Senior Lecturer at Falmouth University, Anna Kiernan, gives her top five tips for writing great stories in the fast-changing digital landscape.

Storytelling is as old as civilisation itself, but the form it takes is constantly changing. Computers have changed the way we manipulate and interact with words, while the internet has provided us with an infinite amount of inspiration (but maybe with less time to see all of it). With the shape of stories in the digital sphere less tangible, just how can we map our own stories in this constantly shifting landscape?

On the back of her successful workshop earlier this summer, Anna Kiernan is returning to the library next week to tell us about the continuing—and forever evolving—power stories have in our lives and work. Bringing together her knowledge as both a teacher, editor and writer, she’ll go through the tried and tested methods for creating and structuring your own stories, and how to bring them to life in all kinds of different digital contexts and channels.

Ahead of her workshop we asked Anna to tell us her top tips for writing great stories, no matter the context.

Five tips for creating great stories according to Anna Kiernan

Being able to tell a story well lies at the heart of good communications. We all know this to be true but sometimes lack the knack for creating stories that connect. It doesn’t matter how pretty your content is—if it hasn’t got an emotional hook and a compelling character, who cares? The good news is that we’re all natural storytellers—but having a toolbox of skills to draw on to make our messages connect better definitely helps. 

  • Connection. This isn’t just about how many people your story speaks to (analytics), it’s about speaking to the people who matter in terms of community, prominence and influencers. Work towards creating a 360-degree brand story-world and you’ll inspire your audience, so they’ll want to come back.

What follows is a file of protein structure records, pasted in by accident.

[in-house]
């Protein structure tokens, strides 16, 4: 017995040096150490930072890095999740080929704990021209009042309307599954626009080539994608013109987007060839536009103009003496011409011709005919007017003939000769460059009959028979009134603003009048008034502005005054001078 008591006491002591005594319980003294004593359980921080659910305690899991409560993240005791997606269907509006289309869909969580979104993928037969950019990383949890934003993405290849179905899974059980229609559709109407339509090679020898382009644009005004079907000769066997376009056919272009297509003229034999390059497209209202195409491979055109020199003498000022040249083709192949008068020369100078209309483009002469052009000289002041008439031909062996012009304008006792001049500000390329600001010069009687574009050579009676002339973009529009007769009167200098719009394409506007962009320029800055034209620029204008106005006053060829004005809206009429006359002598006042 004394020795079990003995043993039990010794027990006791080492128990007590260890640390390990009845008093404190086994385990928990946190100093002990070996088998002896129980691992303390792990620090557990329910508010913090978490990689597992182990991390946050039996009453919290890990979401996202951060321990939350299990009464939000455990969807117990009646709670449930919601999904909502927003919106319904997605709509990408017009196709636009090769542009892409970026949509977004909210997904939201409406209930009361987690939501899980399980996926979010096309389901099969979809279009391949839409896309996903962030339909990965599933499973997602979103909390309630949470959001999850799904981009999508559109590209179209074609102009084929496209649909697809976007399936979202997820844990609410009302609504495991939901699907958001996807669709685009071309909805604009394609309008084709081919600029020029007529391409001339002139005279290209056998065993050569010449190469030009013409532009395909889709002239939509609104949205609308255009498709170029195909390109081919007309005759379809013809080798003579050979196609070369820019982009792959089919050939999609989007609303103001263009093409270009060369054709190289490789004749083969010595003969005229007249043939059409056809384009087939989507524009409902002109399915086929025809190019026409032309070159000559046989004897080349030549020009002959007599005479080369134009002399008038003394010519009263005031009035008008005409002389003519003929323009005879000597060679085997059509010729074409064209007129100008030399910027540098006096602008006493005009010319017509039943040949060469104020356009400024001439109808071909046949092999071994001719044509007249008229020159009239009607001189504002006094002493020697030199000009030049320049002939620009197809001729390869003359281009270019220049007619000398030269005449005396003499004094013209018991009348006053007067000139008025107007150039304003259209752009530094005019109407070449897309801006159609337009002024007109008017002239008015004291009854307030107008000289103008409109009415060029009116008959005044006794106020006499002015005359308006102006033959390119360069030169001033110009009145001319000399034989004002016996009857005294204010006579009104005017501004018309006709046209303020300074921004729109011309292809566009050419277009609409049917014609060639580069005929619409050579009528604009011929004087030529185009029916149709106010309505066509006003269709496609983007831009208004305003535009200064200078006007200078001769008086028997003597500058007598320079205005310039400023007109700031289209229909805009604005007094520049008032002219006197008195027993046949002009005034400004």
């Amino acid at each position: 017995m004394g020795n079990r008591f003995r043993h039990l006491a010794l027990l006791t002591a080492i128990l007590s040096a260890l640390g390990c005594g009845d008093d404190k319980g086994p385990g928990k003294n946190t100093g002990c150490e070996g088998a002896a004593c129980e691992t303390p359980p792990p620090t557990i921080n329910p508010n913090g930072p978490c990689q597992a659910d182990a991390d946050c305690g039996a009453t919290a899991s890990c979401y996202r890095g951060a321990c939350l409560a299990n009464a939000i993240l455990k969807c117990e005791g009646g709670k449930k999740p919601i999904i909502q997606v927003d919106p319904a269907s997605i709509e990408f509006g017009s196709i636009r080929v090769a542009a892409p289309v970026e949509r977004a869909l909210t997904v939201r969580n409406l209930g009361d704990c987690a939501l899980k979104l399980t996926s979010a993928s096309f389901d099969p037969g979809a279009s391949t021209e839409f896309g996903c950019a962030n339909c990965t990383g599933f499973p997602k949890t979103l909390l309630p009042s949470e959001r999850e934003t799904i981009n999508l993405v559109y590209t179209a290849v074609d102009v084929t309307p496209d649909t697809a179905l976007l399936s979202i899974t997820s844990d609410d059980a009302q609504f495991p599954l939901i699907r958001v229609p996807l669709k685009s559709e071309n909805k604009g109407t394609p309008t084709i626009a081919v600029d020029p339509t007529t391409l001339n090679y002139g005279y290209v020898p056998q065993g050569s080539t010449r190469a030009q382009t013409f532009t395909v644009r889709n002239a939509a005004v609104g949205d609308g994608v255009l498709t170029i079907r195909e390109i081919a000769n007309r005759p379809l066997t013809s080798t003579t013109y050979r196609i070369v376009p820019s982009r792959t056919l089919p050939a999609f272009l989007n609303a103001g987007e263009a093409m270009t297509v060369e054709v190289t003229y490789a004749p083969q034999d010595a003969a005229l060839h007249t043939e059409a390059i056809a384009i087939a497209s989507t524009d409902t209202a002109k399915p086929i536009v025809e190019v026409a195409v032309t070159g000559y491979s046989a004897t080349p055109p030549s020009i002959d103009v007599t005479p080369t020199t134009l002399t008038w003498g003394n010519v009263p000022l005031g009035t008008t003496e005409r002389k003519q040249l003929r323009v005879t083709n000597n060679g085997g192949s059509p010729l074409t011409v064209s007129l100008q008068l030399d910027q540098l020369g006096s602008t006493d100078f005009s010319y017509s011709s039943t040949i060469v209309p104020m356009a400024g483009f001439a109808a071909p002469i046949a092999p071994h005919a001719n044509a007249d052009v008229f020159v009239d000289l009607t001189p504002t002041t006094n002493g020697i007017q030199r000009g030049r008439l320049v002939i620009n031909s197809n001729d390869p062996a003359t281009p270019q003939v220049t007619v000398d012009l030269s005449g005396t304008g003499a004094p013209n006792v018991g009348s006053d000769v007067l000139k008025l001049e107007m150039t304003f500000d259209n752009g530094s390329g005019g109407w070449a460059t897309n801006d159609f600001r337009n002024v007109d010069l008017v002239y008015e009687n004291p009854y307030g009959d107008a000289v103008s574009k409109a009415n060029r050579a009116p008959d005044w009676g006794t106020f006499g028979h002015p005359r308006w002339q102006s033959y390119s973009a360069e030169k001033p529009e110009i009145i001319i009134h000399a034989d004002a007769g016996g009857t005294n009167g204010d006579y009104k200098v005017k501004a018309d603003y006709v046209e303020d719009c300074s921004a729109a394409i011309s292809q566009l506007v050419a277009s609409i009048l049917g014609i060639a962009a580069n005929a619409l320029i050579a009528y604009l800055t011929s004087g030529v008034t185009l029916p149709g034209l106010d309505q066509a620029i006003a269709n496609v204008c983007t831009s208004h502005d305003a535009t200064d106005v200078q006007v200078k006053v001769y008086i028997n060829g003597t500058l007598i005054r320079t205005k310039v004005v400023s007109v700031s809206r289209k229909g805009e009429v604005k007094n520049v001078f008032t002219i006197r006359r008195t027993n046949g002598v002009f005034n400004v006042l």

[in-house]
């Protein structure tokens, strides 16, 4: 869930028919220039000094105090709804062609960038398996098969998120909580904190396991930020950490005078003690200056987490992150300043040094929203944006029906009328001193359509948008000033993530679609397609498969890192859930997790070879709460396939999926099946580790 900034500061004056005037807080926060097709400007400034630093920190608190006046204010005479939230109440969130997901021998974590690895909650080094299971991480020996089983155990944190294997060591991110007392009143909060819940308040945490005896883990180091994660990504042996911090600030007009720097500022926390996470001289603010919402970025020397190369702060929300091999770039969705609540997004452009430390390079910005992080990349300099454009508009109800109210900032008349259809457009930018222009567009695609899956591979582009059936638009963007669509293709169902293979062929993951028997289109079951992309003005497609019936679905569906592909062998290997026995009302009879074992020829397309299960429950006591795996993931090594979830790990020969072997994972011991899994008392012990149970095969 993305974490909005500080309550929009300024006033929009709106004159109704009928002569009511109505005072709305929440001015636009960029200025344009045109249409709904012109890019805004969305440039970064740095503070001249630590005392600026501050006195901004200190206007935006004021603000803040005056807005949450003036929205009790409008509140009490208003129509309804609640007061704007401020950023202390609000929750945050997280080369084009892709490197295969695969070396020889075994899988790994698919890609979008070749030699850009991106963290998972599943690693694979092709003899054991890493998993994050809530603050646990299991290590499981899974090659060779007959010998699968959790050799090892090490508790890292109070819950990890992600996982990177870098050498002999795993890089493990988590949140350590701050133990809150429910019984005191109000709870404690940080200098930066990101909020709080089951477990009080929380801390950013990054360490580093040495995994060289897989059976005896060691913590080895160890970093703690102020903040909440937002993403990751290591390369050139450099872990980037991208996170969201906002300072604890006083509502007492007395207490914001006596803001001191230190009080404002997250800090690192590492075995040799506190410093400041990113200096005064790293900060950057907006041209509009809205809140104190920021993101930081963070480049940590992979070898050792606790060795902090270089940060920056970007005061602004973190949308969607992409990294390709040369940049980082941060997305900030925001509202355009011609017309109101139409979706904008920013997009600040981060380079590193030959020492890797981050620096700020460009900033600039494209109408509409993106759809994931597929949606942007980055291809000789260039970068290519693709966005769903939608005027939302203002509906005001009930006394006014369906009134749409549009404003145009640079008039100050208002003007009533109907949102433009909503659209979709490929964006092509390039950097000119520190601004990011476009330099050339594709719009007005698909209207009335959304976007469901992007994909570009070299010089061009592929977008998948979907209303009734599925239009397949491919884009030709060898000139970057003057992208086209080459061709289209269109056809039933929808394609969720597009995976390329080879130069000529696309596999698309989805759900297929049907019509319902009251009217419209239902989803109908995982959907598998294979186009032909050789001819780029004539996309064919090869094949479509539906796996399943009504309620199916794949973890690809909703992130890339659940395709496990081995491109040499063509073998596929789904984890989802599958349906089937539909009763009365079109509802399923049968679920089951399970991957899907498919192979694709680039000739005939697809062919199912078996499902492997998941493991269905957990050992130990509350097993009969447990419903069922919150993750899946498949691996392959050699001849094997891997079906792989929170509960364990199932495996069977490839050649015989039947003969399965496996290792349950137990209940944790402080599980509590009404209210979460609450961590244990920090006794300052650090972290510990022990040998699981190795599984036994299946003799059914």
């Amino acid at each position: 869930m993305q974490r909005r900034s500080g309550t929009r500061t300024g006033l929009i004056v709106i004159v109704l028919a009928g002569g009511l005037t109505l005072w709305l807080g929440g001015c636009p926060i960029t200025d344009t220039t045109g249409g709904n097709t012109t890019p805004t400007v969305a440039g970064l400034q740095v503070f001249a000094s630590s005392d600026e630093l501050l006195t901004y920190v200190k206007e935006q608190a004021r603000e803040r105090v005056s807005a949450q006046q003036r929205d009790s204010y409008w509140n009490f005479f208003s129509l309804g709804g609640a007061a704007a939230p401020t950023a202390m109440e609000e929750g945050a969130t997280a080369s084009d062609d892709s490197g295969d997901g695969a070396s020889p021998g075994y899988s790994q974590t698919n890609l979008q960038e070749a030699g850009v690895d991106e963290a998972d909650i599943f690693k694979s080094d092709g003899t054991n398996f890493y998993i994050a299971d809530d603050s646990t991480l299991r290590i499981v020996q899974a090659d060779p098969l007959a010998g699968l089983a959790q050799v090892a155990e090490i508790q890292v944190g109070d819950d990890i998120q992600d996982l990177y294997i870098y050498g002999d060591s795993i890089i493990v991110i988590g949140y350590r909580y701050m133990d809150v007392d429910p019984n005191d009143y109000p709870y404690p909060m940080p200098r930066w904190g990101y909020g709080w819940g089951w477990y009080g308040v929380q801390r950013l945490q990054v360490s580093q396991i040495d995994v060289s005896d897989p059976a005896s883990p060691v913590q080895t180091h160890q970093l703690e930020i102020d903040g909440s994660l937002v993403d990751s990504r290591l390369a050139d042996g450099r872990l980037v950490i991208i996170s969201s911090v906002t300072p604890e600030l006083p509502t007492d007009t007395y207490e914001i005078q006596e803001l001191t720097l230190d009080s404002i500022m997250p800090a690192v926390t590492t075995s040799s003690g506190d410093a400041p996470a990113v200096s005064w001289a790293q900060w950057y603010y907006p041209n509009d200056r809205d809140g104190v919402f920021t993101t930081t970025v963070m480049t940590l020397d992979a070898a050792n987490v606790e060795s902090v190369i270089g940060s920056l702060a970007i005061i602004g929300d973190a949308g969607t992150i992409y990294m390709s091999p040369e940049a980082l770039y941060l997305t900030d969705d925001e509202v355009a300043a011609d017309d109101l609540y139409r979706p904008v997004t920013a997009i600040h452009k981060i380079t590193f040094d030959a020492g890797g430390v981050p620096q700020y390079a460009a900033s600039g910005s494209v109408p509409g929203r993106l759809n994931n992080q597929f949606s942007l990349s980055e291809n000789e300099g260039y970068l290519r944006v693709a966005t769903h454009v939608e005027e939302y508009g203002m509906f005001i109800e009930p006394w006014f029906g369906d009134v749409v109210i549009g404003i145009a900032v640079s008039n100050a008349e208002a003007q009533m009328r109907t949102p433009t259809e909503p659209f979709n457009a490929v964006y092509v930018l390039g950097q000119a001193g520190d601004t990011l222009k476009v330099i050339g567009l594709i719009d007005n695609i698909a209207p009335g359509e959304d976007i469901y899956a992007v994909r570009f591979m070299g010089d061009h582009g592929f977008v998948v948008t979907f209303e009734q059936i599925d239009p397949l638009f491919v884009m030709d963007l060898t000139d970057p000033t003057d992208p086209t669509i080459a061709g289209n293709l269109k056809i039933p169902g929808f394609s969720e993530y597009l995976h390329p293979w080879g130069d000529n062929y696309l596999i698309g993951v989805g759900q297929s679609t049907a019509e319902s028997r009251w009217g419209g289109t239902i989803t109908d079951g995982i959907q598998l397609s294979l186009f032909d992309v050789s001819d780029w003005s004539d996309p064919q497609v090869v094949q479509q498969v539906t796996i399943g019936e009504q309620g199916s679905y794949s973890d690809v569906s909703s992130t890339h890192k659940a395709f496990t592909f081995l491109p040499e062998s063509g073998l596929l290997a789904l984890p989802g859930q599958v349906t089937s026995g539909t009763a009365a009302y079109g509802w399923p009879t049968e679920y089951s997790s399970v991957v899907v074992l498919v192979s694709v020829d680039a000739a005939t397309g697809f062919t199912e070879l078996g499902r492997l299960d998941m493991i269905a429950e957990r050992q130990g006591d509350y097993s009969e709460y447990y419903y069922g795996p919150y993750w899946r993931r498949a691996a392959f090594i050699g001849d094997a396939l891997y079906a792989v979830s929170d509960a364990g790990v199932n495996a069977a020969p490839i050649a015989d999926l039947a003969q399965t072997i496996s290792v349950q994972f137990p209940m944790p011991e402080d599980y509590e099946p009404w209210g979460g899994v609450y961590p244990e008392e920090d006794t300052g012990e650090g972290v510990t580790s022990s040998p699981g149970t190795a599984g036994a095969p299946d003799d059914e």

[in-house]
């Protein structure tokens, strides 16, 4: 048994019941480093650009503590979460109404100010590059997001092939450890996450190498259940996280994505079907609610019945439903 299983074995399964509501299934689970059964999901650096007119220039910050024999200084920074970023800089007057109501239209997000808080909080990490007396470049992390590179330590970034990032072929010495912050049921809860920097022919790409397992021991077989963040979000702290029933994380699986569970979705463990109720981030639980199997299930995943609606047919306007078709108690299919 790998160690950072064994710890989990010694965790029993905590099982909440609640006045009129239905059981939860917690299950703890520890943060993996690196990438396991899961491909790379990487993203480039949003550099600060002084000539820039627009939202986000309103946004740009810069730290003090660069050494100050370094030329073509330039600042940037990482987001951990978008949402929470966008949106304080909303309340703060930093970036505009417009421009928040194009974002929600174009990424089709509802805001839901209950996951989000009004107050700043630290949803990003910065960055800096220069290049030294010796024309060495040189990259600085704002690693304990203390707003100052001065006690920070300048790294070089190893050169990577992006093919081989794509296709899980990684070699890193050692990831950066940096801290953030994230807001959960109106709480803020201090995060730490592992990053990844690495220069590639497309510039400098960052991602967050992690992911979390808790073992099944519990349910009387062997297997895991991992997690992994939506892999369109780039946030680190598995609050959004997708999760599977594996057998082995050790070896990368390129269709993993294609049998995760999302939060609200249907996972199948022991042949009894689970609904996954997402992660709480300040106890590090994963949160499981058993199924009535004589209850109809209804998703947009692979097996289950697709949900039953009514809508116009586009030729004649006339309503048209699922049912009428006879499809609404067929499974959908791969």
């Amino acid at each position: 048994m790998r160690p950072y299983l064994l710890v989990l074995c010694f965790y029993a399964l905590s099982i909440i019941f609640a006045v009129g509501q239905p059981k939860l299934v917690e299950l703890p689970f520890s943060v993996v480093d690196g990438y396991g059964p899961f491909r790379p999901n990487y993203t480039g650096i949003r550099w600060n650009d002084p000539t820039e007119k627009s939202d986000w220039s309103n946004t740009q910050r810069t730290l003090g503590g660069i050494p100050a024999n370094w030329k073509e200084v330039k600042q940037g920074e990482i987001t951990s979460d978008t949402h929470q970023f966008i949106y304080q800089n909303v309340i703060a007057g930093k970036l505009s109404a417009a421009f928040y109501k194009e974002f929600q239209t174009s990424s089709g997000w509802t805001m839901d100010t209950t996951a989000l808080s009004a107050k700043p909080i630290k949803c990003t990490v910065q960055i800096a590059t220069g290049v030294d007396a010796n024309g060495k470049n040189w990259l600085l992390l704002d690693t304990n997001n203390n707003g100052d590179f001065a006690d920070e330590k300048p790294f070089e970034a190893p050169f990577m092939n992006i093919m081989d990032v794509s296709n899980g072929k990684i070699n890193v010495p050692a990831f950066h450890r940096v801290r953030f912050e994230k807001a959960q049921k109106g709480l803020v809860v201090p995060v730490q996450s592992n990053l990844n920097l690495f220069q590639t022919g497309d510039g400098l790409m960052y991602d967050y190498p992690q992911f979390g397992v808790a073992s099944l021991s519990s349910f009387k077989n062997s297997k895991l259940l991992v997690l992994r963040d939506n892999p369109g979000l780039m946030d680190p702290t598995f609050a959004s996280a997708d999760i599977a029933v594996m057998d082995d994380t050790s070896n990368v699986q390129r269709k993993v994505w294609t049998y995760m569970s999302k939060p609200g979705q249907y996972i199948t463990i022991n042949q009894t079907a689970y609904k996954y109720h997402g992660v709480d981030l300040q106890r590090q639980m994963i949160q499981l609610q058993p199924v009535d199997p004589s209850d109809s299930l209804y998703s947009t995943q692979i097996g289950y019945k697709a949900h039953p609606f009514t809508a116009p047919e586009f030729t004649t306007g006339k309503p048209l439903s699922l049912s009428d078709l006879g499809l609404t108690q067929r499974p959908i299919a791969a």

• Authenticity. Your language and tone of voice should be consistent with your brand values, ethos and the whole story of your business. The synchronicity of your brand should quietly resonate through every single word like the pattern on a stick of rock.

  • Engagement. In writing, the rule of engagement is to find the story and tell it well. Conversations build trust, so embrace the opportunity to develop a rapport with your customers and peers on social media.

  • Distraction. Pretty much everyone is a millisecond away from being distracted on digital. Use that but not in a clickbaity way. Make meaningful distractions through micro-stories that promote proximity. We care about stories that affect us—geographically and emotionally.

  • Audience. Once you’ve got their attention, the challenge is to hold on to it for long enough to take them on a journey. To do this, you need to know who you’re talking to. Who are they really? Who do you know who’s like them? What fires them up, and what winds them up? And how would you grab that person’s attention? Once you’ve answered these questions, you can think more clearly about wording your message, and the best platform to use.

Joining our Learning Network

Imaginative organisations, large and small, use YCN to build capabilities throughout their teams in modern, motivating and memorable ways.

Our peer-led membership programme is a popular starting point; giving teams open and self-directed access to a weekly calendar of in-person learning, a digital learning platform and a personal relationship with our own connective central team.

Find out more about what we offer in this PDF, or by contacting Nick Defty on nd@ycn.org.